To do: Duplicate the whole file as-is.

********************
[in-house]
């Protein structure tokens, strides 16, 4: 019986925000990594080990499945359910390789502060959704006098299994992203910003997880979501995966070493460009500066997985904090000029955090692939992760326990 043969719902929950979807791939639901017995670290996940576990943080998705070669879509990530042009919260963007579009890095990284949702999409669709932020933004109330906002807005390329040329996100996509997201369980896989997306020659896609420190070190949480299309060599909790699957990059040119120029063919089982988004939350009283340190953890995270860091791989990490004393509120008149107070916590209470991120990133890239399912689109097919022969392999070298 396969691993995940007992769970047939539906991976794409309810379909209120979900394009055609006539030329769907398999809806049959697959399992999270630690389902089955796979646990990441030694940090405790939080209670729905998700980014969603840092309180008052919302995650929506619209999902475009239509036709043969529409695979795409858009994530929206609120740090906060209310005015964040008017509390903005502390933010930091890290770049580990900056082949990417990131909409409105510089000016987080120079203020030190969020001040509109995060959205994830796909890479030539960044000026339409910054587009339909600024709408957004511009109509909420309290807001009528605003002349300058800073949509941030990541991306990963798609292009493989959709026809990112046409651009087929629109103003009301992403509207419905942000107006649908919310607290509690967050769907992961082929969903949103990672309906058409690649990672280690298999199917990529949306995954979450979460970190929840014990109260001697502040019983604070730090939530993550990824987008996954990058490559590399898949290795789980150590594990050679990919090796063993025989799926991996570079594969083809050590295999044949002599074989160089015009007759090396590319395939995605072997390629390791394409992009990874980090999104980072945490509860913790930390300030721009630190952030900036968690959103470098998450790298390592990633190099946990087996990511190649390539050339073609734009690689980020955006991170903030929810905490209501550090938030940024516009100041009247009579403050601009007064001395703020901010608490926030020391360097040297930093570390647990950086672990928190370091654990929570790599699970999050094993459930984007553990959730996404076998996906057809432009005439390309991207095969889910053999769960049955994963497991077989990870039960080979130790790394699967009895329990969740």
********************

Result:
[in-house]
């Protein structure tokens, strides 16, 4: 019986925000990594080990499945359910390789502060959704006098299994992203910003997880979501995966070493460009500066997985904090000029955090692939992760326990 043969719902929950979807791939639901017995670290996940576990943080998705070669879509990530042009919260963007579009890095990284949702999409669709932020933004109330906002807005390329040329996100996509997201369980896989997306020659896609420190070190949480299309060599909790699957990059040119120029063919089982988004939350009283340190953890995270860091791989990490004393509120008149107070916590209470991120990133890239399912689109097919022969392999070298 396969691993995940007992769970047939539906991976794409309810379909209120979900394009055609006539030329769907398999809806049959697959399992999270630690389902089955796979646990990441030694940090405790939080209670729905998700980014969603840092309180008052919302995650929506619209999902475009239509036709043969529409695979795409858009994530929206609120740090906060209310005015964040008017509390903005502390933010930091890290770049580990900056082949990417990131909409409105510089000016987080120079203020030190969020001040509109995060959205994830796909890479030539960044000026339409910054587009339909600024709408957004511009109509909420309290807001009528605003002349300058800073949509941030990541991306990963798609292009493989959709026809990112046409651009087929629109103003009301992403509207419905942000107006649908919310607290509690967050769907992961082929969903949103990672309906058409690649990672280690298999199917990529949306995954979450979460970190929840014990109260001697502040019983604070730090939530993550990824987008996954990058490559590399898949290795789980150590594990050679990919090796063993025989799926991996570079594969083809050590295999044949002599074989160089015009007759090396590319395939995605072997390629390791394409992009990874980090999104980072945490509860913790930390300030721009630190952030900036968690959103470098998450790298390592990633190099946990087996990511190649390539050339073609734009690689980020955006991170903030929810905490209501550090938030940024516009100041009247009579403050601009007064001395703020901010608490926030020391360097040297930093570390647990950086672990928190370091654990929570790599699970999050094993459930984007553990959730996404076998996906057809432009005439390309991207095969889910053999769960049955994963497991077989990870039960080979130790790394699967009895329990969740």